You are here
EU expects May to request 3-month delay to Brexit
THE European Union (EU) expects British Prime Minister Theresa May to be forced to request a three-month delay to Brexit, two EU officials said.
Discussions between the two sides suggest May will ask for an extension to the two-year negotiating period if the British Parliament backs the Brexit deal but it isn't signed off until an EU summit on March 21-22. That is emerging as the EU's current plan.
The EU sees this as a "technical extension" to give British Parliament time to pass necessary legislation related to its departure from the bloc.
Anything longer than three months would put the UK under pressure to take part in European elections on May 23-26, something that both sides are keen to avoid.
Mrs May is racing against the clock to change a controversial part of her deal, known as the "backstop", in a way that would be acceptable to both the UK Parliament and the EU.
However, with just five weeks to go until the UK's scheduled departure from the EU and talks at an impasse, ministers and lawmakers in her own party are threatening to vote against her next week to give Parliament control of the process.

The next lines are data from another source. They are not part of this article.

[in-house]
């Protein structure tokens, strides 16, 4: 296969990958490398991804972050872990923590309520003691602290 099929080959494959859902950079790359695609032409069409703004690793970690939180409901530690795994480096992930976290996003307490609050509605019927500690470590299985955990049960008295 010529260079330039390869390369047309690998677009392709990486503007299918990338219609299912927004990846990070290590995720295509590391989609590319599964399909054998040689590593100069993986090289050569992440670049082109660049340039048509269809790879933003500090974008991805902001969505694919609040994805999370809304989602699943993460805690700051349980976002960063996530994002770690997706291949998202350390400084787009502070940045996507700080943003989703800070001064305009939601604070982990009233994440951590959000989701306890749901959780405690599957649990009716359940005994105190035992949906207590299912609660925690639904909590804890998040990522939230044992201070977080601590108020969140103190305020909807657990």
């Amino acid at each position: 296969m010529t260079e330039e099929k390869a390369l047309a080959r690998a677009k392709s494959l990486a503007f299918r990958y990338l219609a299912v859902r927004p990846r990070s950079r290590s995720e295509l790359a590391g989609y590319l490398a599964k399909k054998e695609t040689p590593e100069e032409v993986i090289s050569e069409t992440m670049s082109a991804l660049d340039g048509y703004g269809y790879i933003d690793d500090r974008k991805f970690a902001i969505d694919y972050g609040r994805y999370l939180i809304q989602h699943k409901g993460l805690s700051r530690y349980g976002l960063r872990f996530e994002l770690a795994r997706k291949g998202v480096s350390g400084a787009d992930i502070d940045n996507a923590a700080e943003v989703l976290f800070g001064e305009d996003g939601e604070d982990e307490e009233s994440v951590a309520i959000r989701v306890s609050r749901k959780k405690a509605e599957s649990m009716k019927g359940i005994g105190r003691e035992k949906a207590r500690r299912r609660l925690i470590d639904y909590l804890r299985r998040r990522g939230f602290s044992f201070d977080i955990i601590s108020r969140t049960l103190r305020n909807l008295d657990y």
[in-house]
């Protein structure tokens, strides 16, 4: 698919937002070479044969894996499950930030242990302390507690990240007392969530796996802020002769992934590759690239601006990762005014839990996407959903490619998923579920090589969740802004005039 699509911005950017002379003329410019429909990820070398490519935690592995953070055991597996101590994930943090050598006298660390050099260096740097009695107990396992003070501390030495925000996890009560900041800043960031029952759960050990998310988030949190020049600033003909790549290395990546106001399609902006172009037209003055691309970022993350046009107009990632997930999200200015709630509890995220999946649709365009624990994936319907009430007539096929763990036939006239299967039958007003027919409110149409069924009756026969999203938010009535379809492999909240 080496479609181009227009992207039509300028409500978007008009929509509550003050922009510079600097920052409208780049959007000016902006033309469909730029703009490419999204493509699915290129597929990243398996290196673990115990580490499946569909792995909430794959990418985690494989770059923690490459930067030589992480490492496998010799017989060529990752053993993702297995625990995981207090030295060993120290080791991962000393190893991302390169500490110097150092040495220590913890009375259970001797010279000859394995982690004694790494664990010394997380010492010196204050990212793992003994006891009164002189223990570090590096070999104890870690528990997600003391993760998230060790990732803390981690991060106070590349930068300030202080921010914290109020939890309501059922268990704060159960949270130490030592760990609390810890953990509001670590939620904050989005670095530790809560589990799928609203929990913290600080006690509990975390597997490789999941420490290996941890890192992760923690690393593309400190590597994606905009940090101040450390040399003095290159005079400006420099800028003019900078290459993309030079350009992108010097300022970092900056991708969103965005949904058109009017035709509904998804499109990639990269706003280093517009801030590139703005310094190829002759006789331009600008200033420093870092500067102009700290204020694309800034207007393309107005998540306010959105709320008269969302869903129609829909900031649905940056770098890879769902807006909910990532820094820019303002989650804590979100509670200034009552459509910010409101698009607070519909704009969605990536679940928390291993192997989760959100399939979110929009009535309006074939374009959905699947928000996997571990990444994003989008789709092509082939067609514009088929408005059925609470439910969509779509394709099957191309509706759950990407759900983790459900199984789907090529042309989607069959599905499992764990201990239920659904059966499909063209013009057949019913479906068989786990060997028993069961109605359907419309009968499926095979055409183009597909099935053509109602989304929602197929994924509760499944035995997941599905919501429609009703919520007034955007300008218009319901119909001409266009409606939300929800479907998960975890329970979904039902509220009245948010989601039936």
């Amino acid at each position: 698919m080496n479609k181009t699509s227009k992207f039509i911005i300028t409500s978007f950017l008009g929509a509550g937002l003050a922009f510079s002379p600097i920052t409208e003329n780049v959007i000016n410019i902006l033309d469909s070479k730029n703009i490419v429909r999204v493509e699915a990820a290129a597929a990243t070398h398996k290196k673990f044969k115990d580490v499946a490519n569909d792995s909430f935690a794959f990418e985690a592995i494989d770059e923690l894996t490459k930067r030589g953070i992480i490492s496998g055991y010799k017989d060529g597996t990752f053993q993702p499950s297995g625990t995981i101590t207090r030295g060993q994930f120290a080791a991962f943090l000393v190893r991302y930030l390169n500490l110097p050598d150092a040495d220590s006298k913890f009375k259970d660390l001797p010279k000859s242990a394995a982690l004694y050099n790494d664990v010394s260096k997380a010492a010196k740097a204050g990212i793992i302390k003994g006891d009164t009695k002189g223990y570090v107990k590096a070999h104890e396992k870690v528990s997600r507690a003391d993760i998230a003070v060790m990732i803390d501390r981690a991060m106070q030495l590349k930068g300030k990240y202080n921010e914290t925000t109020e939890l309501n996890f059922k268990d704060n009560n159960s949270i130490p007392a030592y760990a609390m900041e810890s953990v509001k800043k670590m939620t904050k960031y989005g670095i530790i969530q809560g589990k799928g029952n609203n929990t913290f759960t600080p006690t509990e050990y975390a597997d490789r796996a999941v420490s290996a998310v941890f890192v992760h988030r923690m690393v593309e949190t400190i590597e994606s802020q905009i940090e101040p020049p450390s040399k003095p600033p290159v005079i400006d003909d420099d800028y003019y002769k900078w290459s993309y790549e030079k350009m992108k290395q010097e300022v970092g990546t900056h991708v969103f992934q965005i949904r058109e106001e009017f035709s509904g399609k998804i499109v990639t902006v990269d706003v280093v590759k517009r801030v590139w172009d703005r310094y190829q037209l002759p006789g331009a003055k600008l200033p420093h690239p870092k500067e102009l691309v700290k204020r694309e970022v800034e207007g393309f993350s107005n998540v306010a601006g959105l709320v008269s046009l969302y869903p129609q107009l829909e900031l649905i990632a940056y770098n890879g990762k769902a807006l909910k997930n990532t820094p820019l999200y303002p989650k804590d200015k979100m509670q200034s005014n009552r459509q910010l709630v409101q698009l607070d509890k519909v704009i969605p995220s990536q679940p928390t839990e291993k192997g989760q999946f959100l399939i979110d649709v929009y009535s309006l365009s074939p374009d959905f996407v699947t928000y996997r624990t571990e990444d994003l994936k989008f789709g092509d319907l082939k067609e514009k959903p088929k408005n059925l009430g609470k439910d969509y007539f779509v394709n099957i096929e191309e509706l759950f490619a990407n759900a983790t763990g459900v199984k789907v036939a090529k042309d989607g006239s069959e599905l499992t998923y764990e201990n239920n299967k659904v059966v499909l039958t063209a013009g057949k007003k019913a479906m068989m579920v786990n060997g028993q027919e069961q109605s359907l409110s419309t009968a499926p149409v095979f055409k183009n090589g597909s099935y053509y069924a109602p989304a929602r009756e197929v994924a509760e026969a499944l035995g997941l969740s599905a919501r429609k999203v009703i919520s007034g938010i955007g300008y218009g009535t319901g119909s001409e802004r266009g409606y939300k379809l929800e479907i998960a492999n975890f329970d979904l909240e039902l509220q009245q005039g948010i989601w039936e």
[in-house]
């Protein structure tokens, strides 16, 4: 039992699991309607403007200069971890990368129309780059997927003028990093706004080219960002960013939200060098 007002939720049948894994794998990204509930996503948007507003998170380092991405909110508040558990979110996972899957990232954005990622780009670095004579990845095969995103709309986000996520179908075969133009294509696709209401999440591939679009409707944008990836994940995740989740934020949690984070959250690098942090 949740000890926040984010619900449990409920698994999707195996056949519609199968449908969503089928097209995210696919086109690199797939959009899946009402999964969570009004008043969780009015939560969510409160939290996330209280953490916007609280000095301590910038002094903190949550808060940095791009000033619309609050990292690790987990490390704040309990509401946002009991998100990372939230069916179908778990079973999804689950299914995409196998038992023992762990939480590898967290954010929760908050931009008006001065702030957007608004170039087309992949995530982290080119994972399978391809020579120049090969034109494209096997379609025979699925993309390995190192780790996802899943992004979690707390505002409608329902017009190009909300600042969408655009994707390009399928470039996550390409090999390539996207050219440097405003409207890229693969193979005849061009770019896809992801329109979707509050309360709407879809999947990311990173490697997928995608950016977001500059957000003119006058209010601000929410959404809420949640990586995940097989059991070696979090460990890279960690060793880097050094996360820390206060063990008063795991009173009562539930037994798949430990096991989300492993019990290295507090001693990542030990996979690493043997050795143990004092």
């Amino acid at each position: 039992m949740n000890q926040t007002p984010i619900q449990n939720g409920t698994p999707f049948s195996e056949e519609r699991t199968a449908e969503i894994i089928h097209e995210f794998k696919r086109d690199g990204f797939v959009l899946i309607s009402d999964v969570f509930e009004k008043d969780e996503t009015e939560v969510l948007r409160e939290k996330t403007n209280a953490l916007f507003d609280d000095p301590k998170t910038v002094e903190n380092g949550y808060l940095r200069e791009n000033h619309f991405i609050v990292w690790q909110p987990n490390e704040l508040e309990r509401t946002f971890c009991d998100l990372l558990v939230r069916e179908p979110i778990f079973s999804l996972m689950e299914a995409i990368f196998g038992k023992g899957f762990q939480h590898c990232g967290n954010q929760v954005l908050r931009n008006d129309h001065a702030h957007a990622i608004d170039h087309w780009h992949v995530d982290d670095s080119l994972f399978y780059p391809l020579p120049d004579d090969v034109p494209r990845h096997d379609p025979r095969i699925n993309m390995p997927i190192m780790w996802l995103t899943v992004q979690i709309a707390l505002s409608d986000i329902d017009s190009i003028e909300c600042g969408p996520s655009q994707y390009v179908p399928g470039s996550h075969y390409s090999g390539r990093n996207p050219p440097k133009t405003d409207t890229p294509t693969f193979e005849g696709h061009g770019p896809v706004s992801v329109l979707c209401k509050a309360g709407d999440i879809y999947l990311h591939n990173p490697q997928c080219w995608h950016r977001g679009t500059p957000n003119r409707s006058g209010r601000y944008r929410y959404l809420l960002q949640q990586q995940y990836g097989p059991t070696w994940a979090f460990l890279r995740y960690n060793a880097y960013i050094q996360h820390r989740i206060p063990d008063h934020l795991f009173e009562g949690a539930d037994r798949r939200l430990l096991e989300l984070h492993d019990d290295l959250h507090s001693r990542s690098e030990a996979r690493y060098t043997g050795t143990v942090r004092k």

Mrs May has repeatedly spoken out against a delay, saying she wants to take the UK out of the EU as scheduled at the end of March.
She has never completely ruled it out, however. Any postponement would have to be requested by the UK and accepted by all the remaining 27 EU governments.
EU officials say the three-month extension would happen under their most optimistic scenario. The risk remains that the UK could leave the bloc on March 29 without a deal. Alternatively, Mrs May could be forced to contemplate a longer delay if she cannot get backing for the agreement, according to one official.
Chancellor of the Exchequer Philip Hammond issued another veiled threat on Thursday to quit the government if the UK ends up hurtling into a no-deal Brexit, while 100 moderate lawmakers in Mrs May's Tory Party signed a letter, warning they'd vote against her to force her to delay Brexit and take no deal off the table, according to The Telegraph.
Mrs May was also reported to have been put on notice by four cabinet ministers that they're prepared to vote for a motion to effectively prevent a no-deal departure, according to The Daily Mail.
UK and EU negotiators are continuing talks in Brussels to find a legal guarantee that the backstop arrangement preventing a hard Irish border, contained in the divorce deal, would apply only temporarily.
The EU signalled on Thursday that talks between Brexit Secretary Steve Barclay, Attorney General Geoffrey Cox and the EU's chief Brexit negotiator Michel Barnier did not reach a breakthrough. BLOOMBERG